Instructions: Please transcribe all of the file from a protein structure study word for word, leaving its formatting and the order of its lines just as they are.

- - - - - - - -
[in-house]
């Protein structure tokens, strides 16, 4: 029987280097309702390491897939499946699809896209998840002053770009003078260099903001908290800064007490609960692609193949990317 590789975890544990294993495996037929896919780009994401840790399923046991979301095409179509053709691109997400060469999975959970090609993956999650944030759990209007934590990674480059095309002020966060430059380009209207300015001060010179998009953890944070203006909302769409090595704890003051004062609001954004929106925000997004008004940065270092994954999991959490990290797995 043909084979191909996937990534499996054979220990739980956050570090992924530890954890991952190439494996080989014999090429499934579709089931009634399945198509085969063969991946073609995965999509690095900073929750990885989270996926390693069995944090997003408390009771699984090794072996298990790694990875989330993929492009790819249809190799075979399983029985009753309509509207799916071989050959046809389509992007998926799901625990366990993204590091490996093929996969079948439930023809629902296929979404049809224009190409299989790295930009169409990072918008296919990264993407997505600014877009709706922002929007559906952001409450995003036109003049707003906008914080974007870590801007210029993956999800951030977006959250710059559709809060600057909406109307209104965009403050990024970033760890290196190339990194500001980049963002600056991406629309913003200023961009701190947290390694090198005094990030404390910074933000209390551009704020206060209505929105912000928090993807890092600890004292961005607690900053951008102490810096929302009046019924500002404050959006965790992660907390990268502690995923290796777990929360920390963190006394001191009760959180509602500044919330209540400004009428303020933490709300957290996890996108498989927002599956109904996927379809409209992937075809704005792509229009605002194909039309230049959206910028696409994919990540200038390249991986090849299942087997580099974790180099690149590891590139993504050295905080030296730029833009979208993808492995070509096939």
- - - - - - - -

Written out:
[in-house]
């Protein structure tokens, strides 16, 4: 029987280097309702390491897939499946699809896209998840002053770009003078260099903001908290800064007490609960692609193949990317 590789975890544990294993495996037929896919780009994401840790399923046991979301095409179509053709691109997400060469999975959970090609993956999650944030759990209007934590990674480059095309002020966060430059380009209207300015001060010179998009953890944070203006909302769409090595704890003051004062609001954004929106925000997004008004940065270092994954999991959490990290797995 043909084979191909996937990534499996054979220990739980956050570090992924530890954890991952190439494996080989014999090429499934579709089931009634399945198509085969063969991946073609995965999509690095900073929750990885989270996926390693069995944090997003408390009771699984090794072996298990790694990875989330993929492009790819249809190799075979399983029985009753309509509207799916071989050959046809389509992007998926799901625990366990993204590091490996093929996969079948439930023809629902296929979404049809224009190409299989790295930009169409990072918008296919990264993407997505600014877009709706922002929007559906952001409450995003036109003049707003906008914080974007870590801007210029993956999800951030977006959250710059559709809060600057909406109307209104965009403050990024970033760890290196190339990194500001980049963002600056991406629309913003200023961009701190947290390694090198005094990030404390910074933000209390551009704020206060209505929105912000928090993807890092600890004292961005607690900053951008102490810096929302009046019924500002404050959006965790992660907390990268502690995923290796777990929360920390963190006394001191009760959180509602500044919330209540400004009428303020933490709300957290996890996108498989927002599956109904996927379809409209992937075809704005792509229009605002194909039309230049959206910028696409994919990540200038390249991986090849299942087997580099974790180099690149590891590139993504050295905080030296730029833009979208993808492995070509096939």